The recent protests in northern Jordanian border city of Ramtha need to be considered in the broader context, and cannot be attributed to one specific trigger. A city like Ramtha has been historically dependent on trade with Syria, and is therefore feeling the direct effects from the chaos across the border. When the Nassib border with Syria was reopened late last year, there was a lot of hope for the restoration of trade. Unfortunately, the decision to ban almost 200 Syrian goods from being imported all but scuttled any hope of legal trade.
From a national security perspective, cities like Ramtha must be perceived for what they are. Ramtha borders the Syrian city of Da’raa, so the people have deep ties with their Syrian neighbours going back generations. As criminal and terrorist groups are seeking to re-establish themselves, these border cities are easy targets. Recent experiences in different places demonstrate this with incidents that do not necessarily involve confrontation with security services, but rather uses social pressure to provoke instability and hardship into protests and riots based on dissatisfaction with public policy and the political system. Not only are they causing trouble, but they are also using the chaos and the disenfranchisement to recruit. The people of these cities are valuable to these groups as they assist in making the borders more porous.
This creates dual challenges for Jordan, with social frustration due to economic hardship combined with increased risk of terrorist and criminal activity, who will definitely try to use Jordan’s borders to export their violence. What is needed are wise heads, considered policies and true statement politicians and bureaucrats to make decisions based in context, to enact policy based on the issue at hand and considering the wider implications. We cannot make decisions based solely on what is in front of us now, we must also understand what we will be dealing with in the future and how our enemies with react and respond.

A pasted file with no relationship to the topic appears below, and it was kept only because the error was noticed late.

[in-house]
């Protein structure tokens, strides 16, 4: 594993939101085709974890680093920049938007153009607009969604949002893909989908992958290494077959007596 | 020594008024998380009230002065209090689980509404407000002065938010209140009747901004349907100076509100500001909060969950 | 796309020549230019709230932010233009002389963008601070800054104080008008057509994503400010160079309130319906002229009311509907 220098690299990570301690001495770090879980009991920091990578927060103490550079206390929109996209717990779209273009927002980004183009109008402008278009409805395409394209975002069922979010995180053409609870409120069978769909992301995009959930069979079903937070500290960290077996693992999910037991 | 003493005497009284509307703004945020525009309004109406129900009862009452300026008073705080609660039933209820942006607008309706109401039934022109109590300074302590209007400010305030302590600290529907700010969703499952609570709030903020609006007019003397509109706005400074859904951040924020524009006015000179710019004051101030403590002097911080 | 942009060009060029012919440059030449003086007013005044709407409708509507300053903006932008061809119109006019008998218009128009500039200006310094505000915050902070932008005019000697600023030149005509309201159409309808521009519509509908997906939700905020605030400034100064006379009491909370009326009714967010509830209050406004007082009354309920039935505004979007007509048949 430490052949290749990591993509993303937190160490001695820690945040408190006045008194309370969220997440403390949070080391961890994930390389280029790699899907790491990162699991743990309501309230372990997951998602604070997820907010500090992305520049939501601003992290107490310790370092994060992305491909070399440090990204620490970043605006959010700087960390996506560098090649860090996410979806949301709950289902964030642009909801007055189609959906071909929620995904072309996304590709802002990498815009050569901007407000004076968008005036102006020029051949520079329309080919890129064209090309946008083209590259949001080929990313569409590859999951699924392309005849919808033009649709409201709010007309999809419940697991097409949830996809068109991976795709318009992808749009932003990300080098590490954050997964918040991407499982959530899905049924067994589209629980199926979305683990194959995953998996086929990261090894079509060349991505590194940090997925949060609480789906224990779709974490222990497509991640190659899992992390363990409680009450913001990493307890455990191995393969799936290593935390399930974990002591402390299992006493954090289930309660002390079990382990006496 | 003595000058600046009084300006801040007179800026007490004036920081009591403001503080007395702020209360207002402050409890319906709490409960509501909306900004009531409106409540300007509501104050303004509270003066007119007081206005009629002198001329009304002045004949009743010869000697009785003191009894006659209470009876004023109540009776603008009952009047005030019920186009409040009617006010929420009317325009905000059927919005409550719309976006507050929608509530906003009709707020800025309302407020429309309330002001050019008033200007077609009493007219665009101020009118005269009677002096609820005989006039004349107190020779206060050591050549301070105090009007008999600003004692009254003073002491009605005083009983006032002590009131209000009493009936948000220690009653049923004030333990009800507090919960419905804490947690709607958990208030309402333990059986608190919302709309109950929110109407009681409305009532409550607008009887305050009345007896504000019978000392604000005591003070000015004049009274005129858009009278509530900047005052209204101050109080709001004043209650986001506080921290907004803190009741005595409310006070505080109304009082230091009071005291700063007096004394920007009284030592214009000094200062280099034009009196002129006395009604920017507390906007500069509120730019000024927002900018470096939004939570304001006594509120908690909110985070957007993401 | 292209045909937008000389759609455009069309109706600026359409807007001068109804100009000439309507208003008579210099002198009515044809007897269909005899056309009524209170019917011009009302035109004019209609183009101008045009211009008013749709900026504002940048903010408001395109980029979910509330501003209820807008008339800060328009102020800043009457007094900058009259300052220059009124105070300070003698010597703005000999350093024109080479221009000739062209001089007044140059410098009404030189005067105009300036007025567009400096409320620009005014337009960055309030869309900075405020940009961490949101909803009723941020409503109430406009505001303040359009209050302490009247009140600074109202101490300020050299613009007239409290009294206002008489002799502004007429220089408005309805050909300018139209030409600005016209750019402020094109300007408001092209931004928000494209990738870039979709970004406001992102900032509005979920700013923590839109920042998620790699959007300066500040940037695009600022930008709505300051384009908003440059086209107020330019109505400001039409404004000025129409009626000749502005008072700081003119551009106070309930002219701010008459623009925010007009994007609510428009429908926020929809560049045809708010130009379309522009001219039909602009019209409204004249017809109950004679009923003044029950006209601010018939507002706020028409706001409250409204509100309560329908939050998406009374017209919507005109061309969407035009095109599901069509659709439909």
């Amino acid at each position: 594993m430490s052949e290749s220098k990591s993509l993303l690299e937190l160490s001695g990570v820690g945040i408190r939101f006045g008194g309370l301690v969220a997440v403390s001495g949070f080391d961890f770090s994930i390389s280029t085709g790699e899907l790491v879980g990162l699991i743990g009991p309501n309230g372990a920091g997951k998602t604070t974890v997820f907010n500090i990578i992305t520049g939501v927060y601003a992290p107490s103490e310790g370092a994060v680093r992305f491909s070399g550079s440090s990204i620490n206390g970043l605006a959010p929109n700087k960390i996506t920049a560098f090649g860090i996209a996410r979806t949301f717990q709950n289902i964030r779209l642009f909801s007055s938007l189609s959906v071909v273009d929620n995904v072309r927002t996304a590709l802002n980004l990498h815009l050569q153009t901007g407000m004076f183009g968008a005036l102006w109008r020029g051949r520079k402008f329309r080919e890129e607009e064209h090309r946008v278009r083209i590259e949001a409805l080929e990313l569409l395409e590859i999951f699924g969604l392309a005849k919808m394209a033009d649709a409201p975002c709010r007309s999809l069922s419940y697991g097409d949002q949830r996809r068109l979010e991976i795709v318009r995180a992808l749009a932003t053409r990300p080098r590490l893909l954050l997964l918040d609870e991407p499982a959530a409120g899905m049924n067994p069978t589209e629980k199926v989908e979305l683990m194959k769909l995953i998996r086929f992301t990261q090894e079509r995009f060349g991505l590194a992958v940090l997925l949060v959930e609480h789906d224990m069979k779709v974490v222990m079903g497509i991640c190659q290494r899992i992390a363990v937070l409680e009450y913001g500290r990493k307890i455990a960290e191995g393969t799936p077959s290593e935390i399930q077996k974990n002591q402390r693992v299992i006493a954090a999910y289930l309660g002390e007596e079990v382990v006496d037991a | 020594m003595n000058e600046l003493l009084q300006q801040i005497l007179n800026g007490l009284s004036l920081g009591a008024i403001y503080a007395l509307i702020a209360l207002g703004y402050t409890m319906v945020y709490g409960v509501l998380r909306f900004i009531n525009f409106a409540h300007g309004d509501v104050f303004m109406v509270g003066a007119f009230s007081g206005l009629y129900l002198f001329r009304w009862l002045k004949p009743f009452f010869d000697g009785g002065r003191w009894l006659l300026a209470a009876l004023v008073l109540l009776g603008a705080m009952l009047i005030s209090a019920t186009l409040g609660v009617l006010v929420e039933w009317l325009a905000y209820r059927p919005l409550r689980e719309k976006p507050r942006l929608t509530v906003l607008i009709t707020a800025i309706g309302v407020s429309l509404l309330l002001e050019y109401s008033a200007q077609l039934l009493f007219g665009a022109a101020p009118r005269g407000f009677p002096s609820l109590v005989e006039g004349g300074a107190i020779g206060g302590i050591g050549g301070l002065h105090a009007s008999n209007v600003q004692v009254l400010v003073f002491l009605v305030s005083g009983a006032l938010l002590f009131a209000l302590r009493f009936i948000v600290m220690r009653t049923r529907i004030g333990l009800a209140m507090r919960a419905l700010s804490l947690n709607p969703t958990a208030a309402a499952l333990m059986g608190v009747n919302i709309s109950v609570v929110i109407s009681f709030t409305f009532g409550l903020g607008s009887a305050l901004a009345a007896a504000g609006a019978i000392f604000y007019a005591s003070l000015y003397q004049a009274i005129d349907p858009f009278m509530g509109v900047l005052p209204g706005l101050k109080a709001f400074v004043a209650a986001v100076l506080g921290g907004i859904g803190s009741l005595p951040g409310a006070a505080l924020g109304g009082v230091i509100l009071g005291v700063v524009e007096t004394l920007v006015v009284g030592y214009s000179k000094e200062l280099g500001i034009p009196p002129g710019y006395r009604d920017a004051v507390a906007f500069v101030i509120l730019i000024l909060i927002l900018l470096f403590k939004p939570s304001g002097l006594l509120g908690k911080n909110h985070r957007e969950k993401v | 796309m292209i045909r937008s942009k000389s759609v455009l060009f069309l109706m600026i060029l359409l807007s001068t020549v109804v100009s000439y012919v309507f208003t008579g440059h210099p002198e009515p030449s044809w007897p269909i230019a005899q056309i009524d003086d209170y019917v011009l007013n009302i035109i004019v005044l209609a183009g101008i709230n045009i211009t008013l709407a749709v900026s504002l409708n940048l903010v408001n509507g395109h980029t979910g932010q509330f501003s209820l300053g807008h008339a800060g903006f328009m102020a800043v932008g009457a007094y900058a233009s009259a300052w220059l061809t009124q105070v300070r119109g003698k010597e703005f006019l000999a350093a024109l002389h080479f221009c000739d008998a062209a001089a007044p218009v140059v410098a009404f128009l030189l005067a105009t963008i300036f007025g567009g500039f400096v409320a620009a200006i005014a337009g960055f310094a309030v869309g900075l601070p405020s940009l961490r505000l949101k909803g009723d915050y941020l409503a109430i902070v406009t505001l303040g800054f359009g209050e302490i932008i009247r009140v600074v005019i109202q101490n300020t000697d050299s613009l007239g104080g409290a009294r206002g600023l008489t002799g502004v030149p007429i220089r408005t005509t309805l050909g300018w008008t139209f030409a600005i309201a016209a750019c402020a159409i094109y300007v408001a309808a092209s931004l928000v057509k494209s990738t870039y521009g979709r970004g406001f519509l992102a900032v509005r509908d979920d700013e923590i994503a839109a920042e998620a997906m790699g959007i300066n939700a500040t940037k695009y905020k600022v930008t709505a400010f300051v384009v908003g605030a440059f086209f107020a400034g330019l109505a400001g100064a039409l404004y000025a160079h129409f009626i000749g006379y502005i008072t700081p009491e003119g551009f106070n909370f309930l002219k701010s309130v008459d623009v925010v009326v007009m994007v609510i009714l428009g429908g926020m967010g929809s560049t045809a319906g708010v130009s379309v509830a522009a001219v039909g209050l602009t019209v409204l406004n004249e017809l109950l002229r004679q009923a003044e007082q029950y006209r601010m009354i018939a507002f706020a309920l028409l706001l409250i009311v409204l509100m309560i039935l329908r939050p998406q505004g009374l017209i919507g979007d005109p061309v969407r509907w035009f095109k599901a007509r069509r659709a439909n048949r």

Jordan must review its political strategy. Effective and sustainable growth and change cannot be fuelled with local resources alone. The power we wield, as it always has been, is in our geography, but the world has changed and we must find a role and press our advantage based on the world today and where it is heading, not the world of the past 50 years. We find ourselves in the middle of resolving conflict that requires reconciliation and reunion. Jordan can play a key role in bringing Syria and Iraq back to stability, and can play a central role with the Palestinians in order maximise our future interest and importance in the region. This can only be achieved with a complete overhaul of our policy and political approach. Jordan must take the initiative in order to cement a regional role as a facilitator. That is the only way we can maximise our utility and therefore influence amongst our allies.
Rebuilding relations with Syria, focusing on improving relations with Iraq and being active in the Palestinian scene with all parties and protagonists are very important for a country like Jordan today. The risk of negative or even neutral politics towards Jordan is high, as we could become a consequence of regional dynamics rather than a participant in it. We must take the initiative, increase our political value amongst our allies and the regional players.
The challenges for Jordan are laid out in front of us, and it is unwise to wait and react as they impact us internally as the risks can transform and get out of control very quickly. Smart, considered politics is the only effective approach that Jordan can adopt to face its local challenges in order to exert some control over the external factors that are creating the internal threats. Jordan’s strength is in its strong alliances and capacity to bring resolution to the regional issues.
Dr. Amer Al Sabaileh